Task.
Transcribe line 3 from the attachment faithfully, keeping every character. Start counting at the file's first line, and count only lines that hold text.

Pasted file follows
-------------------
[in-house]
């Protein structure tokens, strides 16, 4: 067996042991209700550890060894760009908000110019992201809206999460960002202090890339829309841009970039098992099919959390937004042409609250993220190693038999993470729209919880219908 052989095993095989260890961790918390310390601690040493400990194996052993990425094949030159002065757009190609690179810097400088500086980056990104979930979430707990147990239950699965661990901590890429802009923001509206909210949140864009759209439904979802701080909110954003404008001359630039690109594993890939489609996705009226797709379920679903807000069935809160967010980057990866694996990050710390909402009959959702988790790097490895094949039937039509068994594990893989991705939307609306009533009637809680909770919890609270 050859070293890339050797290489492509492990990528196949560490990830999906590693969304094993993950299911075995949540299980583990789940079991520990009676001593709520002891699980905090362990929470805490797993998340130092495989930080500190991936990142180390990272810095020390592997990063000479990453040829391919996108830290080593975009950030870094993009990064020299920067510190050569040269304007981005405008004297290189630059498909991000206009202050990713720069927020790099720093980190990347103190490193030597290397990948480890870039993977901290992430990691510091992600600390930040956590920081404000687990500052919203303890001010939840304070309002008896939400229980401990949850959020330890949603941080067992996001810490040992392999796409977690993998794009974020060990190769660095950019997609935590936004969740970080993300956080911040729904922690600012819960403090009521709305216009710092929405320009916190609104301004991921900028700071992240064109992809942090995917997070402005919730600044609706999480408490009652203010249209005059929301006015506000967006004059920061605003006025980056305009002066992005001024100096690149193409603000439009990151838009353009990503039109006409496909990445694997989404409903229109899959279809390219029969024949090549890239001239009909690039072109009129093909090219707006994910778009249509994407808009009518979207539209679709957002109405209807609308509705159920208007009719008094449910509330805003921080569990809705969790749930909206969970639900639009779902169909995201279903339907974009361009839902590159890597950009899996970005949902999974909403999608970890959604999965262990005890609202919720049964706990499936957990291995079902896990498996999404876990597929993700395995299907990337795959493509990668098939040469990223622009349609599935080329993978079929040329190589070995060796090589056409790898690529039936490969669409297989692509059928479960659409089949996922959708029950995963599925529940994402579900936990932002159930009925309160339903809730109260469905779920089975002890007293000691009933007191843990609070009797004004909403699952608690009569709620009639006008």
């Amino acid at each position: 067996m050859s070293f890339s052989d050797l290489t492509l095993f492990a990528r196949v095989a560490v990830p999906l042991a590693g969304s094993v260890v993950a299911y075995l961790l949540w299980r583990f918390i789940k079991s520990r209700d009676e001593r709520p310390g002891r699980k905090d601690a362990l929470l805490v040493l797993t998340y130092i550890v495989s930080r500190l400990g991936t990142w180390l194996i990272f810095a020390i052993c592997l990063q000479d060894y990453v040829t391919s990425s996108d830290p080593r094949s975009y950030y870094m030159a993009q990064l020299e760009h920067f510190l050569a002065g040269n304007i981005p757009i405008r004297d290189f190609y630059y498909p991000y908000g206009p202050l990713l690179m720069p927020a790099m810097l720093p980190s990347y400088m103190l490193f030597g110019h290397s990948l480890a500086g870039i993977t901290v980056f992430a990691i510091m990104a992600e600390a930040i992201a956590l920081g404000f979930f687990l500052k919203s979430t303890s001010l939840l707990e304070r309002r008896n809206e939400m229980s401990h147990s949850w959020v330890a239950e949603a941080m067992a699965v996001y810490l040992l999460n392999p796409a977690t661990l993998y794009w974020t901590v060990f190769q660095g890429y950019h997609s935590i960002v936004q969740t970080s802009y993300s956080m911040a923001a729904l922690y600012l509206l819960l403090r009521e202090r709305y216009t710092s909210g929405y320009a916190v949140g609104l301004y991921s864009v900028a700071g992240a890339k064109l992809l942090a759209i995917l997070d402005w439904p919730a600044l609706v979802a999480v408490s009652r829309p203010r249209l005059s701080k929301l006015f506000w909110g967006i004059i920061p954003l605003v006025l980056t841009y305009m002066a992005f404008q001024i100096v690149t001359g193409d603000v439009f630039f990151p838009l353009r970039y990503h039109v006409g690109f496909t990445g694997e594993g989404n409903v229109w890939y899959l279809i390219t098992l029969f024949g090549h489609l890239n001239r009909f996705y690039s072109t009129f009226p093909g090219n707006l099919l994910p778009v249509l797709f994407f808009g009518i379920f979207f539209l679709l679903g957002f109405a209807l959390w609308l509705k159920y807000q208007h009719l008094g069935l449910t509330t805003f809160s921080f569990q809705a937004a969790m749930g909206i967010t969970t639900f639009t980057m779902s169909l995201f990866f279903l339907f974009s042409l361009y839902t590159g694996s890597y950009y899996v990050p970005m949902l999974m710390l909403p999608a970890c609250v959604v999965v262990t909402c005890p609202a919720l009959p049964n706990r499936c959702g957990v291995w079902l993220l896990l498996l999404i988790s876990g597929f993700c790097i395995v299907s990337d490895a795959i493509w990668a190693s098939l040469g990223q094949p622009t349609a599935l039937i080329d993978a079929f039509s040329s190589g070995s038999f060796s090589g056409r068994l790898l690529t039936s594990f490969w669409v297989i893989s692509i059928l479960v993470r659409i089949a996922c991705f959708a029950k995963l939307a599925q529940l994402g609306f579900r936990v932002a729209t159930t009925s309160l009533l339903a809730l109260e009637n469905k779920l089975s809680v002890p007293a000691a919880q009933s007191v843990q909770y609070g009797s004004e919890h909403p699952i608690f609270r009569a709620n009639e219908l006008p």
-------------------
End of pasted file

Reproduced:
């Amino acid at each position: 067996m050859s070293f890339s052989d050797l290489t492509l095993f492990a990528r196949v095989a560490v990830p999906l042991a590693g969304s094993v260890v993950a299911y075995l961790l949540w299980r583990f918390i789940k079991s520990r209700d009676e001593r709520p310390g002891r699980k905090d601690a362990l929470l805490v040493l797993t998340y130092i550890v495989s930080r500190l400990g991936t990142w180390l194996i990272f810095a020390i052993c592997l990063q000479d060894y990453v040829t391919s990425s996108d830290p080593r094949s975009y950030y870094m030159a993009q990064l020299e760009h920067f510190l050569a002065g040269n304007i981005p757009i405008r004297d290189f190609y630059y498909p991000y908000g206009p202050l990713l690179m720069p927020a790099m810097l720093p980190s990347y400088m103190l490193f030597g110019h290397s990948l480890a500086g870039i993977t901290v980056f992430a990691i510091m990104a992600e600390a930040i992201a956590l920081g404000f979930f687990l500052k919203s979430t303890s001010l939840l707990e304070r309002r008896n809206e939400m229980s401990h147990s949850w959020v330890a239950e949603a941080m067992a699965v996001y810490l040992l999460n392999p796409a977690t661990l993998y794009w974020t901590v060990f190769q660095g890429y950019h997609s935590i960002v936004q969740t970080s802009y993300s956080m911040a923001a729904l922690y600012l509206l819960l403090r009521e202090r709305y216009t710092s909210g929405y320009a916190v949140g609104l301004y991921s864009v900028a700071g992240a890339k064109l992809l942090a759209i995917l997070d402005w439904p919730a600044l609706v979802a999480v408490s009652r829309p203010r249209l005059s701080k929301l006015f506000w909110g967006i004059i920061p954003l605003v006025l980056t841009y305009m002066a992005f404008q001024i100096v690149t001359g193409d603000v439009f630039f990151p838009l353009r970039y990503h039109v006409g690109f496909t990445g694997e594993g989404n409903v229109w890939y899959l279809i390219t098992l029969f024949g090549h489609l890239n001239r009909f996705y690039s072109t009129f009226p093909g090219n707006l099919l994910p778009v249509l797709f994407f808009g009518i379920f979207f539209l679709l679903g957002f109405a209807l959390w609308l509705k159920y807000q208007h009719l008094g069935l449910t509330t805003f809160s921080f569990q809705a937004a969790m749930g909206i967010t969970t639900f639009t980057m779902s169909l995201f990866f279903l339907f974009s042409l361009y839902t590159g694996s890597y950009y899996v990050p970005m949902l999974m710390l909403p999608a970890c609250v959604v999965v262990t909402c005890p609202a919720l009959p049964n706990r499936c959702g957990v291995w079902l993220l896990l498996l999404i988790s876990g597929f993700c790097i395995v299907s990337d490895a795959i493509w990668a190693s098939l040469g990223q094949p622009t349609a599935l039937i080329d993978a079929f039509s040329s190589g070995s038999f060796s090589g056409r068994l790898l690529t039936s594990f490969w669409v297989i893989s692509i059928l479960v993470r659409i089949a996922c991705f959708a029950k995963l939307a599925q529940l994402g609306f579900r936990v932002a729209t159930t009925s309160l009533l339903a809730l109260e009637n469905k779920l089975s809680v002890p007293a000691a919880q009933s007191v843990q909770y609070g009797s004004e919890h909403p699952i608690f609270r009569a709620n009639e219908l006008p």